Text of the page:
We had a relaxed morning in Toulouse today, not wanting to arrive in Carcassonne too early to be able to check into our accommodation. Tim did some shopping for books, picking up some learning materials for the local language Occitan, and we had lunch at a Bavarian restaurant which we had been to a couple of times in 2010. I had a delicious Flammkuche, while Tim had a goulash which he says was almost as good as our favourite goulash in Trieste
We caught a train to Carcassonne in the early afternoon and arrived at the station there just after 15.30. I had received a text message earlier in the day from the lady whose apartment we were renting, asking for our arrival time. When we replied she said that she would pick us up from the station, which was an unexpected bonus. Sure enough, there she was as we made our way towards the station exit, holding a sign with my name on it. Amid a torrent of French, she packed us up into her car and drove us through the newer part of Carcassonne to a large car park on the outskirts of fortified old town. At this point I was expecting we would get out and walk with our suitcases to the apartment, but much to my astonishment there was a second lady with an electric buggy waiting for us in the carpark. It was a bit like the vehicles the National Trust use to transport people with reduced mobility to and from properties, except it had a large space at the back where we could put our suitcases. We all transferred to the buggy and the lady proceeded to drive us at a remarkable speed, down a main road then through a gate in the city walls. We bumped and bounced over the cobbled streets and nearly took out several slow-moving pedestrians, before finally arriving at the apartment in one piece. I think this has to win the prize for the most surreal experience of the holiday!
The apartment itself is small but comfortable and in an amazing location within the fortified walls of the old town. This is the view from one of our windows, from where we can just make out the tops of some of the towers that surround the town.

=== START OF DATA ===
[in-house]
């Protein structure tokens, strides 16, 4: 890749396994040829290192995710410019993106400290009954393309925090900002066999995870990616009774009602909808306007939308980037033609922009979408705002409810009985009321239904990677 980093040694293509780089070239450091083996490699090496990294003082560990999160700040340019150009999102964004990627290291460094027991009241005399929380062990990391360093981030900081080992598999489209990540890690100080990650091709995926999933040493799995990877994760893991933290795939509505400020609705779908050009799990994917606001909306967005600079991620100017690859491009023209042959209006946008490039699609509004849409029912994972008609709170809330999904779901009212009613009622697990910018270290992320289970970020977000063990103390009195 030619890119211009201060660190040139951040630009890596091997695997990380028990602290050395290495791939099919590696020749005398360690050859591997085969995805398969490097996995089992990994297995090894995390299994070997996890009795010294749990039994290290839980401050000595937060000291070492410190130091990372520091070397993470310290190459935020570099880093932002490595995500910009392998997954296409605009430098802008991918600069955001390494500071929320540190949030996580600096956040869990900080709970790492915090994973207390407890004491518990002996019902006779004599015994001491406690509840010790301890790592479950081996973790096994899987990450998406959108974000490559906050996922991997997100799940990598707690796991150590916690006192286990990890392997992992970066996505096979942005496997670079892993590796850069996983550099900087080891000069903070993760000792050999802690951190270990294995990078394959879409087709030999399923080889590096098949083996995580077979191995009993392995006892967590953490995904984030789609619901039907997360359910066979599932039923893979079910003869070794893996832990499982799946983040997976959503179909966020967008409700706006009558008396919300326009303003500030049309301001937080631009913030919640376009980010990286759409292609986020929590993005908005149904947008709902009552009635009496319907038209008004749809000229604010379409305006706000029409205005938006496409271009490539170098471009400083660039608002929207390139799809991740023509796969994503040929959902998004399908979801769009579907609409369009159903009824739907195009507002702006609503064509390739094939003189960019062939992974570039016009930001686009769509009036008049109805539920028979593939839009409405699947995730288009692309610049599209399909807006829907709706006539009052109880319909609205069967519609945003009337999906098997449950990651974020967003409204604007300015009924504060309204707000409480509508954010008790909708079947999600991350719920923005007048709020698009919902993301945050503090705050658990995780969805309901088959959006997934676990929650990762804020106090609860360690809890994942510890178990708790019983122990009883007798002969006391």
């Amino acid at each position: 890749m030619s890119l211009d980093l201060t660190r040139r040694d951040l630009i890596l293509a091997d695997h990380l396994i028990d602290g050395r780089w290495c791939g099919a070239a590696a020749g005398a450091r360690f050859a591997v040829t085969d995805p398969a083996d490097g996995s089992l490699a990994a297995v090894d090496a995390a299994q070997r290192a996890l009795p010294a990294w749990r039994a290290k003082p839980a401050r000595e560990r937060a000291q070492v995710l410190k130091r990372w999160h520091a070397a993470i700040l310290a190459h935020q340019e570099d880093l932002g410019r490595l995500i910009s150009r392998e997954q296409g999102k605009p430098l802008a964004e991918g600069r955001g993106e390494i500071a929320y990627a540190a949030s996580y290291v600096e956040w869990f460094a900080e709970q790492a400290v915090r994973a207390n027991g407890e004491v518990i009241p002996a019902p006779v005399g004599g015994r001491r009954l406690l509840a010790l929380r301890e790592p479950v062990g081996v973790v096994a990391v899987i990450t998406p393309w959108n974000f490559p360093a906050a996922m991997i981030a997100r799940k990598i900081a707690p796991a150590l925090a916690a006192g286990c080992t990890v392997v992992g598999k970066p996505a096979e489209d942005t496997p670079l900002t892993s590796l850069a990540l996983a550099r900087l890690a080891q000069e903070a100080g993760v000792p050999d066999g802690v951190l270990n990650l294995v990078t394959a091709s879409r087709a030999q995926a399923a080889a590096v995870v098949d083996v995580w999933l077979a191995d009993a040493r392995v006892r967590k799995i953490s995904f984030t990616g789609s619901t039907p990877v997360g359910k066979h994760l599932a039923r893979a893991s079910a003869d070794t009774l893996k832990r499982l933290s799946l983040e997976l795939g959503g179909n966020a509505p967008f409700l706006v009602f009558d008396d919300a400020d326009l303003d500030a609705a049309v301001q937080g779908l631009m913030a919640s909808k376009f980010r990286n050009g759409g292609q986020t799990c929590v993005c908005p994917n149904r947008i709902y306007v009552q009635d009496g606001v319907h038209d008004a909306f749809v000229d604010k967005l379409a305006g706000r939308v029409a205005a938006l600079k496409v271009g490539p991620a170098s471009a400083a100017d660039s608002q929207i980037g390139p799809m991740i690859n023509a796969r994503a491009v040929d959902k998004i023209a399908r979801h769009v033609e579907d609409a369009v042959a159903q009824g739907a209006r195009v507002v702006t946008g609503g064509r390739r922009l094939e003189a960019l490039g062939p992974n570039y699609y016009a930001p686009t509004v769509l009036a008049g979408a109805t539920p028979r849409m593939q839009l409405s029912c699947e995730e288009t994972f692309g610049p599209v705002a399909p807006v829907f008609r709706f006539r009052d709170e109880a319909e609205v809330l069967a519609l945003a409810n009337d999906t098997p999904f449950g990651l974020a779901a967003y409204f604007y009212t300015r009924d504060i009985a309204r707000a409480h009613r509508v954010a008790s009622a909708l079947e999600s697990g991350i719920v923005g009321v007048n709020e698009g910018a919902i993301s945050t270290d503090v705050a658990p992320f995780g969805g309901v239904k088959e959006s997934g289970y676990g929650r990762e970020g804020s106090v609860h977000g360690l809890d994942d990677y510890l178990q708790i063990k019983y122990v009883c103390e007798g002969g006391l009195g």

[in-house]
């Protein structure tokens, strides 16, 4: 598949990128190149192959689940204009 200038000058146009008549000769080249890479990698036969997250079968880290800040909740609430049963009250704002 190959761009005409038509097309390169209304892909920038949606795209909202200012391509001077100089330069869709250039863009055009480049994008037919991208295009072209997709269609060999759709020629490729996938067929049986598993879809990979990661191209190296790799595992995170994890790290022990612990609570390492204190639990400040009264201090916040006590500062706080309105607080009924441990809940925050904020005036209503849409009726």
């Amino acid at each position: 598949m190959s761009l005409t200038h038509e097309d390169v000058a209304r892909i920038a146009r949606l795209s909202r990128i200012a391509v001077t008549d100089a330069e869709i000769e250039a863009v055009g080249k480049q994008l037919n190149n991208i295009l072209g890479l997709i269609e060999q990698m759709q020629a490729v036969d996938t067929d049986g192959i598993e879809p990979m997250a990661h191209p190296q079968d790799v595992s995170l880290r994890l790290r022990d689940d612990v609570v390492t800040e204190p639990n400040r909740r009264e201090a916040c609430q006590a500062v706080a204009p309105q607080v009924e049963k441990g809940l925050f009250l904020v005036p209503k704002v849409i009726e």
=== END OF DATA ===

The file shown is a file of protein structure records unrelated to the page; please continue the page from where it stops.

We settled in and then set out for a stroll around Carcassonne. Our landlady had told us that you could now walk around some of the ramparts within the the main chateau in the heart of the city, so we decided to prioritise doing that before the doors closed for the evening. Luckily we didn't have far to go - the entrance to the chateau was just a few hundred metres from our front door
It cost €8 each to get in which seemed quite expensive, but Carcassonne is a very popular place with tourists. It's not difficult to see why.
Inside the chateau we listened to part of an audiovisual display about the history of Carcassonne in French, before following signs to begin our walk around the ramparts.
Unfortunately at this point the very hot weather gave way to a bit of a storm and we had to shelter in one of the towers until the rain had passed.
In between the showers we had some fantastic views though.
The chateau ramparts were shorter than we expected, and soon we were inside the building itself.
The rooms of the chateau were full of historical artefacts, but we didn't spend too much time looking at them because we were keen to get outside again.
It was time to explore some of the pretty streets in the old town.
We soon saw a sign to a viewpoint, which led us slightly downhill and out of a gate in the city walls.
From here we had a view towards the modern part of Carcassonne and the surrounding countryside.
Best of all, we were able to walk around the outskirts of some of the walls.
The reason that Carcassonne is such a fortified town is that it used to be in a strategic location on the border between France and Spain. The borders moved in 1659 as a result of the Treaty of the Pyrenees, which transferred the region of Roussillon to France. All of a sudden Carcassonne was no longer in a key location, and in the nineteenth century there was even talk of demolishing the fortifications.
Fortunately this didn't happen, and an architect called Viollet-le-Duc began a project to restore and renovate the fortifications in 1853.
It's amazing to think that if he hadn't, this might not be here today for us to admire.
After exploring the ramparts for a while, we came back into the main town. There's some really interesting architecture here as well.
This is the basilica of St Nazaire in the centre of the town.
Although there were still some tourists around, it was nice to be able to stroll around a relatively empty Carcassonne as the evening drew on.
We're hoping to make an early start tomorrow morning to enjoy the town some more before the hordes of other visitors arrive.